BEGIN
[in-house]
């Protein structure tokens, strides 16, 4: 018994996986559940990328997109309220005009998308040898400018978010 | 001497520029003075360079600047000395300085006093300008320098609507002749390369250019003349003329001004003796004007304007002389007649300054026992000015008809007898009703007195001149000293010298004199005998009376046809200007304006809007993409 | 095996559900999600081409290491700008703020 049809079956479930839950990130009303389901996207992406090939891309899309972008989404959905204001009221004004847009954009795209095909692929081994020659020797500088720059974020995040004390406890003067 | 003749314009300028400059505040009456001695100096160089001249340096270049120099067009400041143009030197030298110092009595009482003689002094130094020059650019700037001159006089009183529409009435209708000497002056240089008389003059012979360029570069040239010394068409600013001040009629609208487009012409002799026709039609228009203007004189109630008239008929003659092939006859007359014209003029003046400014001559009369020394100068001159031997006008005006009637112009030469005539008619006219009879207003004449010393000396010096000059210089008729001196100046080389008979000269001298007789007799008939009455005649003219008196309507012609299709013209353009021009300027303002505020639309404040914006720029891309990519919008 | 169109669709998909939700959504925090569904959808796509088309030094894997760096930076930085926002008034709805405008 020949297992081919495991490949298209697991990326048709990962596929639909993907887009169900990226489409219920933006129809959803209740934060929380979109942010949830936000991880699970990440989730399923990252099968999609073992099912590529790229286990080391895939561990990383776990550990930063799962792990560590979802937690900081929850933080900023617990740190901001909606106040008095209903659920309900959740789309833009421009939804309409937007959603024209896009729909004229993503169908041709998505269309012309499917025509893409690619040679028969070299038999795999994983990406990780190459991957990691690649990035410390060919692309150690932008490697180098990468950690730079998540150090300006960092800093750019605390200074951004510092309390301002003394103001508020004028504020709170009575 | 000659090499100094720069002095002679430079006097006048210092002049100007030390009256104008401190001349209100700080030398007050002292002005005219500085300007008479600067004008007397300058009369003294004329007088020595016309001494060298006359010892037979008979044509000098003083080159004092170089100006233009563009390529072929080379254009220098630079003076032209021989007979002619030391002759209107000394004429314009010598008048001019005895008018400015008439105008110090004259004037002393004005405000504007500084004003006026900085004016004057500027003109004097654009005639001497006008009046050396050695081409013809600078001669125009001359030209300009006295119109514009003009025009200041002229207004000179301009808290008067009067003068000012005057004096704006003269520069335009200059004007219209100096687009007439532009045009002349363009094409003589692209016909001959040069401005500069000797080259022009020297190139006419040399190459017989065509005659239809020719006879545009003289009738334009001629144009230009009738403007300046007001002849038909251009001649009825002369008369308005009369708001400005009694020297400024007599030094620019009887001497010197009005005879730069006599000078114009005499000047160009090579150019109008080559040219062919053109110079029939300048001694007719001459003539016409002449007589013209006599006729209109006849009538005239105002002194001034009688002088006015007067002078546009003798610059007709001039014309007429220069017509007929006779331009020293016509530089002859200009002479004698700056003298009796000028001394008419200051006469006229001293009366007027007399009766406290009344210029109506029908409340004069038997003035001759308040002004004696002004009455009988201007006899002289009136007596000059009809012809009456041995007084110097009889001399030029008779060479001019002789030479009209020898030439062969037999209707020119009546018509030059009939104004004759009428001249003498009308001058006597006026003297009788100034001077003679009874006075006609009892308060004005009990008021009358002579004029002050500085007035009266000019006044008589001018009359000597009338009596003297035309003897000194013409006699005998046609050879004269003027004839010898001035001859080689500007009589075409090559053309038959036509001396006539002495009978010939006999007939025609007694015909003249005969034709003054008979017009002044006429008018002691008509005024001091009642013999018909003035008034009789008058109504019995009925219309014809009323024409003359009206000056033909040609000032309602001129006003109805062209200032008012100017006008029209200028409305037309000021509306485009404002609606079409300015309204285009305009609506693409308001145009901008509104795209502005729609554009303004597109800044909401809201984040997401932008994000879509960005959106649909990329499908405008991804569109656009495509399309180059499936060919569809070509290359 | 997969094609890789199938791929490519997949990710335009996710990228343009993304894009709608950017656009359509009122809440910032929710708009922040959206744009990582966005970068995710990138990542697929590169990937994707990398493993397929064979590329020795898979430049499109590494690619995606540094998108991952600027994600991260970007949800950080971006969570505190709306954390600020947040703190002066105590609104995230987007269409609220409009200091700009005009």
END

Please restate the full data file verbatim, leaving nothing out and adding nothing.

[in-house]
């Protein structure tokens, strides 16, 4: 018994996986559940990328997109309220005009998308040898400018978010 | 001497520029003075360079600047000395300085006093300008320098609507002749390369250019003349003329001004003796004007304007002389007649300054026992000015008809007898009703007195001149000293010298004199005998009376046809200007304006809007993409 | 095996559900999600081409290491700008703020 049809079956479930839950990130009303389901996207992406090939891309899309972008989404959905204001009221004004847009954009795209095909692929081994020659020797500088720059974020995040004390406890003067 | 003749314009300028400059505040009456001695100096160089001249340096270049120099067009400041143009030197030298110092009595009482003689002094130094020059650019700037001159006089009183529409009435209708000497002056240089008389003059012979360029570069040239010394068409600013001040009629609208487009012409002799026709039609228009203007004189109630008239008929003659092939006859007359014209003029003046400014001559009369020394100068001159031997006008005006009637112009030469005539008619006219009879207003004449010393000396010096000059210089008729001196100046080389008979000269001298007789007799008939009455005649003219008196309507012609299709013209353009021009300027303002505020639309404040914006720029891309990519919008 | 169109669709998909939700959504925090569904959808796509088309030094894997760096930076930085926002008034709805405008 020949297992081919495991490949298209697991990326048709990962596929639909993907887009169900990226489409219920933006129809959803209740934060929380979109942010949830936000991880699970990440989730399923990252099968999609073992099912590529790229286990080391895939561990990383776990550990930063799962792990560590979802937690900081929850933080900023617990740190901001909606106040008095209903659920309900959740789309833009421009939804309409937007959603024209896009729909004229993503169908041709998505269309012309499917025509893409690619040679028969070299038999795999994983990406990780190459991957990691690649990035410390060919692309150690932008490697180098990468950690730079998540150090300006960092800093750019605390200074951004510092309390301002003394103001508020004028504020709170009575 | 000659090499100094720069002095002679430079006097006048210092002049100007030390009256104008401190001349209100700080030398007050002292002005005219500085300007008479600067004008007397300058009369003294004329007088020595016309001494060298006359010892037979008979044509000098003083080159004092170089100006233009563009390529072929080379254009220098630079003076032209021989007979002619030391002759209107000394004429314009010598008048001019005895008018400015008439105008110090004259004037002393004005405000504007500084004003006026900085004016004057500027003109004097654009005639001497006008009046050396050695081409013809600078001669125009001359030209300009006295119109514009003009025009200041002229207004000179301009808290008067009067003068000012005057004096704006003269520069335009200059004007219209100096687009007439532009045009002349363009094409003589692209016909001959040069401005500069000797080259022009020297190139006419040399190459017989065509005659239809020719006879545009003289009738334009001629144009230009009738403007300046007001002849038909251009001649009825002369008369308005009369708001400005009694020297400024007599030094620019009887001497010197009005005879730069006599000078114009005499000047160009090579150019109008080559040219062919053109110079029939300048001694007719001459003539016409002449007589013209006599006729209109006849009538005239105002002194001034009688002088006015007067002078546009003798610059007709001039014309007429220069017509007929006779331009020293016509530089002859200009002479004698700056003298009796000028001394008419200051006469006229001293009366007027007399009766406290009344210029109506029908409340004069038997003035001759308040002004004696002004009455009988201007006899002289009136007596000059009809012809009456041995007084110097009889001399030029008779060479001019002789030479009209020898030439062969037999209707020119009546018509030059009939104004004759009428001249003498009308001058006597006026003297009788100034001077003679009874006075006609009892308060004005009990008021009358002579004029002050500085007035009266000019006044008589001018009359000597009338009596003297035309003897000194013409006699005998046609050879004269003027004839010898001035001859080689500007009589075409090559053309038959036509001396006539002495009978010939006999007939025609007694015909003249005969034709003054008979017009002044006429008018002691008509005024001091009642013999018909003035008034009789008058109504019995009925219309014809009323024409003359009206000056033909040609000032309602001129006003109805062209200032008012100017006008029209200028409305037309000021509306485009404002609606079409300015309204285009305009609506693409308001145009901008509104795209502005729609554009303004597109800044909401809201984040997401932008994000879509960005959106649909990329499908405008991804569109656009495509399309180059499936060919569809070509290359 | 997969094609890789199938791929490519997949990710335009996710990228343009993304894009709608950017656009359509009122809440910032929710708009922040959206744009990582966005970068995710990138990542697929590169990937994707990398493993397929064979590329020795898979430049499109590494690619995606540094998108991952600027994600991260970007949800950080971006969570505190709306954390600020947040703190002066105590609104995230987007269409609220409009200091700009005009």